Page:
It is this ambiguity that keeps the poem fresh.
This Penlighten post gives you the summary and analysis of the poem. Penlighten Staff Last Updated: I have it in me so much nearer home To scare myself with my own desert places. Sometimes, the night may be a fascinating time to think, to hear our own thoughts.
Sometimes, the night feels depressing and melancholy, and sometimes, the night feels strange. All of us experience these feelings, and hence, it can be rightly assumed that this poem will make sense, will appeal to us in a very personal way.
Acquainted With The Night speaks to every reader, and hence, it is one of the easier poems to understand. Acquainted With The Night is written with a terza rima rhyme scheme, which was introduced to poetry by the famous Italian poet Dante.
Critics have observed that terza rima or third rhyme is much easier to compose in Italian than in English, and hence, it is considered to be a matter of great pride and accomplishment that Robert Frost managed to do so flawlessly. He remains one of the few American poets to have mastered terza rima, along with many other forms of poetry.
Line-by-Line Summary of Acquainted With The Night by Robert Frost I have been one acquainted with the night The speaker says he and the night are acquaintances, and that he is well familiar with the night by now. Remember, though, the poet takes great care to specify that the speaker is "acquainted" with the night, and not "friends" with it.
This means that though the speaker knows the night well, he holds no love or hatred for it. I have walked out in rain-and back in rain. He has walked away from the city lights, and has walked to places outside the city, as well as places in the city that harbor an absence of lights.
Whatever may be the reason, those city lanes make him feel desolate. I have passed by the watchman on his beat When the speaker is out walking on dark and lonely nights, he has often come across the watchman, who might be a guard, or a policeman, out on his rounds. Roaming around the city at night is normal for the watchman, who is simply doing his job, and it is possible that he might be suspicious of a lone man walking down the street.
And dropped my eyes, unwilling to explain. Even as he passed the watchman, the speaker did not meet his eyes, or interact with him in any way.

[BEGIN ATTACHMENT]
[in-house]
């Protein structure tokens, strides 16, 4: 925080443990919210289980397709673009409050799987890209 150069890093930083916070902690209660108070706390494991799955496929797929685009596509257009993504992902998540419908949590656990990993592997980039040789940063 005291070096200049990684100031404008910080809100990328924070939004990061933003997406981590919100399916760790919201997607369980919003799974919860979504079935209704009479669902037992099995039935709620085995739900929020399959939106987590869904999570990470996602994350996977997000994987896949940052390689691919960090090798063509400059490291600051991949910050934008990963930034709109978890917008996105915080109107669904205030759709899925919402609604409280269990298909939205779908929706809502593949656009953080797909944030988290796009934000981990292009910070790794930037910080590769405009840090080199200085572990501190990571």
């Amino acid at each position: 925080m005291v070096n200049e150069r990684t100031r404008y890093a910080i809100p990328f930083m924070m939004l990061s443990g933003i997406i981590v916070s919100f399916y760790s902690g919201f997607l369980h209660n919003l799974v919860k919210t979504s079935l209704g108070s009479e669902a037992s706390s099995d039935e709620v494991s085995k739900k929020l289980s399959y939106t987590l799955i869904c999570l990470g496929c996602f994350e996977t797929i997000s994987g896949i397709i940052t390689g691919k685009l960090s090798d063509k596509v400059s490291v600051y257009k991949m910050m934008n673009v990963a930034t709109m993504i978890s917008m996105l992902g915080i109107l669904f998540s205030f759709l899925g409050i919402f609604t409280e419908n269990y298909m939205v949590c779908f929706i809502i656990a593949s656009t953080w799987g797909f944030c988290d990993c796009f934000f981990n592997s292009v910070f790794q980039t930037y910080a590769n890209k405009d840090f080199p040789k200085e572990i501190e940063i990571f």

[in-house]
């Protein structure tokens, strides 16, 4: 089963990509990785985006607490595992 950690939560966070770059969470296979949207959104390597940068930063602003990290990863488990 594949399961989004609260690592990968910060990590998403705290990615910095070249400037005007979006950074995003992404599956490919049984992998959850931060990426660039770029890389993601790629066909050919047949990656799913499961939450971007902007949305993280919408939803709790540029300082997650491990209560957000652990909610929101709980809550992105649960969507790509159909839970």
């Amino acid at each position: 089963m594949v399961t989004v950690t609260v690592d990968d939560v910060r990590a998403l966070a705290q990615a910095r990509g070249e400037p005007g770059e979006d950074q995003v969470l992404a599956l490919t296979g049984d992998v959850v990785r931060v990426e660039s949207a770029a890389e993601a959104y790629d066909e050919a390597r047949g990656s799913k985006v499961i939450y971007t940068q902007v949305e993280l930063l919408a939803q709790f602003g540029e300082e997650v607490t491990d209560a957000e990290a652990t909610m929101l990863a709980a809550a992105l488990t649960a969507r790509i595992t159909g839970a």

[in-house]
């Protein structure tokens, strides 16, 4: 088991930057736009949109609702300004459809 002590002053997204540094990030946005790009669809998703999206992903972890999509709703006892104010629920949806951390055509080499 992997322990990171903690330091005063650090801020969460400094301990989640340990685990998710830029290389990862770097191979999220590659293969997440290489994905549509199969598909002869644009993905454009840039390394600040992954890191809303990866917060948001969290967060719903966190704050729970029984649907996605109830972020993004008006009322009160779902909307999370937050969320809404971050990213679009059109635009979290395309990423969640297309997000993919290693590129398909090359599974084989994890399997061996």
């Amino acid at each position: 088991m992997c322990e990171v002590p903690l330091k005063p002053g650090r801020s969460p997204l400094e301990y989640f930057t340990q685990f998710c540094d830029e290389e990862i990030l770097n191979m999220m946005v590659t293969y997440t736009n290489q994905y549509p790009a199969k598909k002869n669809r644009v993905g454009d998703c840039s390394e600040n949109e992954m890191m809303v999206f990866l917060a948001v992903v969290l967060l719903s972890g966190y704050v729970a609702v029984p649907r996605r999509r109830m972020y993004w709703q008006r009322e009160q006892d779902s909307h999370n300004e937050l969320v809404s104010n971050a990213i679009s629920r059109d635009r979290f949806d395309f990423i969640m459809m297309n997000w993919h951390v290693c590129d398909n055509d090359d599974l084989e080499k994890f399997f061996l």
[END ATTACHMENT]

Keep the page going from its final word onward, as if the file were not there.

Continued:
I have stood still and stopped the sound of feet When out on the dull, solitary nights, the speaker has come to a halt while walking. This line paints a clear picture of how dark and lonely the night really is, for the speaker is walking in complete silence, and the only sound being heard is the sound of his feet when walking on the street.
The speaker has suddenly stopped walking for some reason, and the sound of his feet, which was his sole companion, has now abandoned him too.
When far away an interrupted cry, came over houses from another street These lines tell us why the speaker suddenly stopped walking. From another street, he heard a cry, or a shout, maybe, which was distorted because of the distance. This shout had nothing to do with him, and yet, he wonders who would cry like that on a terrifyingly sad night like this, and why.
The speaker wished the cry could have been someone calling him to come back home, or someone calling out, saying a goodbye till they met again.
However, it was just a random cry of a random person in the city, and he realized that he had nobody who cared enough to ask him to not be out on a night like this.
And further still at an unearthly height, one luminary clock against the sky The fact that there was nobody crying out for him has made the speaker sadder. The luminary clock in the poem in fact, is the moon itself, and since the speaker is acquainted with the night, he is maybe trying to figure out what the time is by looking at the moon.
The speaker feels that the moon is too far away, again pointing out the loneliness that he is feeling, along with a lack of connection with anyone. Proclaimed the time was neither wrong nor right. The speaker feels that no matter what the time, his life, his thoughts right now, neither feel right nor wrong, and yet, he feels lonely, and unhappy.
I have been one acquainted with the night. Frost ends the poem with the same line he used to begin the poem, and yet it now carries more meaning than before. The same line now tells us how the speaker is acquainted with the night, and why.
He feels like nothing is going right, and yet, nothing is going wrong either. Symbolism The night The night is a symbol for darkness, and the loneliness, and depression faced by the narrator of the poem.Robert Frost was born in San Francisco, but his family moved to Lawrence, Massachusetts, in following his father’s death.
The move was actually a return, for Frost’s ancestors were originally New Englanders, and Frost became famous for his poetry’s engagement with .
A summary of “The Road Not Taken” in Robert Frost's Frost’s Early Poems. Learn exactly what happened in this chapter, scene, or section of Frost’s Early Poems and what it means.
Perfect for acing essays, tests, and quizzes, as well as for writing lesson plans. Before this book, my exposure to the poetry of Robert Frost had been limited to a few poems from anthologies and a high school English class - poems such as "Mending Wall", "The Road Not Taken", and "Stopping by Woods on a Snowy Evening.".
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Historical Analysis. For Robert Frost, that can’t have been an easy task. Frost certainly did not have the easiest of lives, and this is strongly reflected in his work.
A Question was published in By this point in Frost’s life, he had lost both of his parents, his sister four of his six children, and his wife. Flickr/Dan Hutcheson Happy th birthday, Robert Frost — you're totally misunderstood.. But most people don't realize the great American poet was being ironic when he famously wrote that taking.